Occidental Petroleum (NYSE:OXY) is an oil-related stock. Occidental Petroleum Corporation (Occidental) conducts its operations through various subsidiaries and affiliates. The company operates in three segments: oil and gas; chemical; and midstream, marketing and other. The oil and gas segment explores for, develops and produces oil and condensate, natural gas liquids (NGLs) and natural gas. The chemical segment (OxyChem) mainly manufactures and markets basic chemicals and vinyls. The midstream, marketing and other segment (midstream and marketing) gathers, processes, transports, stores, purchases and markets oil, condensate, NGLs, natural gas, carbon dioxide (CO2) and power.
Story So Far
OXY is a good dividend-paying stock. Since the beginning of 2013 Occidental is up 23.04% excluding the reinvestment of dividends. OXY has a massive potential in the Permian Basin. So far Occidental has drilled 18 horizontal wells in the Midland Basin portion of the play, with a dozen of those wells being drilled this year. These wells have an average initial production rate of 750 barrels of oil per day, or BOE/d. That was achieved with an average lateral length of 6,000 feet, but piloting wells with lateral lengths of up to 10,000 feet should help increase those production rates, as well as Occidental's economic returns.
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- OXY 15-Year Financial Data
- The intrinsic value of OXY
- Peter Lynch Chart of OXY
Occidental Petroleum is also testing its acreage in the Delaware Basin to the west and its acreage in New Mexico. The company is gradually shifting toward horizontal drilling in the Permian Basin. Because of this it sees this segment producing 13% to16% production growth in 2014, with the potential to deliver 20% annual production growth in the years ahead. This makes it clear the Permian Basin is becoming the cornerstone asset of Occidental's domestic business.
The company has acquired 176,000 net acres in South Texas, along with 335,000 net acres in the Bakken region, but at this point none of those assets are driving meaningful production growth for Occidental.
The goard also has authorized the repurchase of an additional 30 million shares of the company's common stock. The share repurchase authorization remaining at the end of 2013 was 7 million shares. The program does not require purchases to be made within a particular timeframe. Share repurchases will continue to be funded from available cash from operations, excess cash on hand and proceeds from asset sales as part of the previously announced strategic review. Occidental expects to announce additional increases to its share repurchase authorization as the strategic review progresses.
The company is set to reduce costs since 2012 to improve operational efficiencies in all categories, including capital. The plan was to reduce operating expenses and drilling costs to 2011 levels. The company plans to achieve a minimum of $300 million of savings in operating costs. Improving efficiencies and outright cutting of less efficient segments helped OXY to lower its capex $10.2 billion to an expected $9.6 billion in 2013 without affecting production growth.
Occidental Petroleum managed to reduce its overall costs by a margin of roughly 19% on a year-over-year basis. Its year-over-year cost reduction helped soften the blow that was felt by a decline in both oil and gas prices.
The board raised the company's dividend by $0.08 to $0.72 per quarter, or an annual rate of $2.88 per share, from the previous annual rate of $2.56 per share. Occidental has now increased its dividend every year for 12 consecutive years, and a total of 13 times during that period. The total increase in the annual dividend rate from 2002 is 476 percent. The company has paid quarterly dividends continuously since 1975.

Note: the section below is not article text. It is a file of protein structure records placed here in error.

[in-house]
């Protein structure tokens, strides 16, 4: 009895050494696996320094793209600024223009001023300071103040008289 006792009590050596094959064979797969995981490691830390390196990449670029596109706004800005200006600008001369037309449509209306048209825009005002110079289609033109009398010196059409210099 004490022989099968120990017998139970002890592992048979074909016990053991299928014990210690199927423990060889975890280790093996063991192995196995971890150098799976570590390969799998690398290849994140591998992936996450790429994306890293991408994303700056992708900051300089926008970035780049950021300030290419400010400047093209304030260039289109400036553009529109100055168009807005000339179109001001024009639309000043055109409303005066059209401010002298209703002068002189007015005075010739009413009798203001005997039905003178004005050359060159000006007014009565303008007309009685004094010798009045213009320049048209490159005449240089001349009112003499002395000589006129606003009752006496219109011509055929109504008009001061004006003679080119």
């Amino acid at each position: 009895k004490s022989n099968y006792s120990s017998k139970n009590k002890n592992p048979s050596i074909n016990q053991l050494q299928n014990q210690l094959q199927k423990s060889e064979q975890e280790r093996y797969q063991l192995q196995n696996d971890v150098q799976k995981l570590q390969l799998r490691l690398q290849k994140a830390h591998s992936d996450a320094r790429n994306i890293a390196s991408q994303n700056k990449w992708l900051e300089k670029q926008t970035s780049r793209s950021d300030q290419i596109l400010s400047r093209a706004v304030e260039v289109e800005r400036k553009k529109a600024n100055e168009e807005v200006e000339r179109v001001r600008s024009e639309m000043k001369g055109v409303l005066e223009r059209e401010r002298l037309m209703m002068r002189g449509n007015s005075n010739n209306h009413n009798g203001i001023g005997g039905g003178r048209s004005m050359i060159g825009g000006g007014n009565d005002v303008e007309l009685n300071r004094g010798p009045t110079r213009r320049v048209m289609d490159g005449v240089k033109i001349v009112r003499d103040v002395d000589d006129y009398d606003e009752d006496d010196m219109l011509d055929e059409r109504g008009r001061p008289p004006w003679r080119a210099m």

The stock is suitable for dividend growth investors. In addition to a realistic expectation of an increasing flow of dividend payments, the investor may look for capital appreciation, fueled by buybacks and operations focused on profitable opportunities after non-core assets have been divested.
Impact of Restructuring
These various initiatives will generate substantial proceeds that can be used to pay down debt and buy back shares. For instance, the sale of a 40% share in Oxy's MENA assets, which are thought to be worth $22 billion, could bring in $8 billion to $10 billion for debt repayment and share buybacks, according to some analysts.
The sale of its MENA assets could also greatly boost the company's market value. According to Bank of America analyst Doug Leggate, Oxy's market value could be some $45 billion higher than its current value of $75 billion in the event of a split that separates its MENA assets.
Last but not least, asset sales will greatly streamline Occidental's portfolio and allow it to focus on its most profitable asset -- West Texas' Permian Basin, where it is one of the largest oil producers, accounting for nearly a fifth of basin-wide production.
By restructuring its portfolio, Oxy can now focus on its most profitable and most promising opportunities in the Permian basin, where it has decades of experience and advantages of scale. Meanwhile, asset sales will bring it plenty of cash that can be used to pay down debt and buy back shares.
Occidental Petroleum's strategic initiatives are a good first step in the company's plan to create value for its investors. Oxy, a relatively mature stock with a reasonable valuation, can achieve meaningful growth due to a renewed focus in the Permian Basin, as well as efficiency implementations. Since March 6, 2009, OXY has increased its quarterly dividend a total of five times by an average of $0.064 each time. From an income perspective, the company's forward yield of 2.83% coupled with its continued annual increases could equate into a very viable income option for long-term investors in search of a moderate dividend play.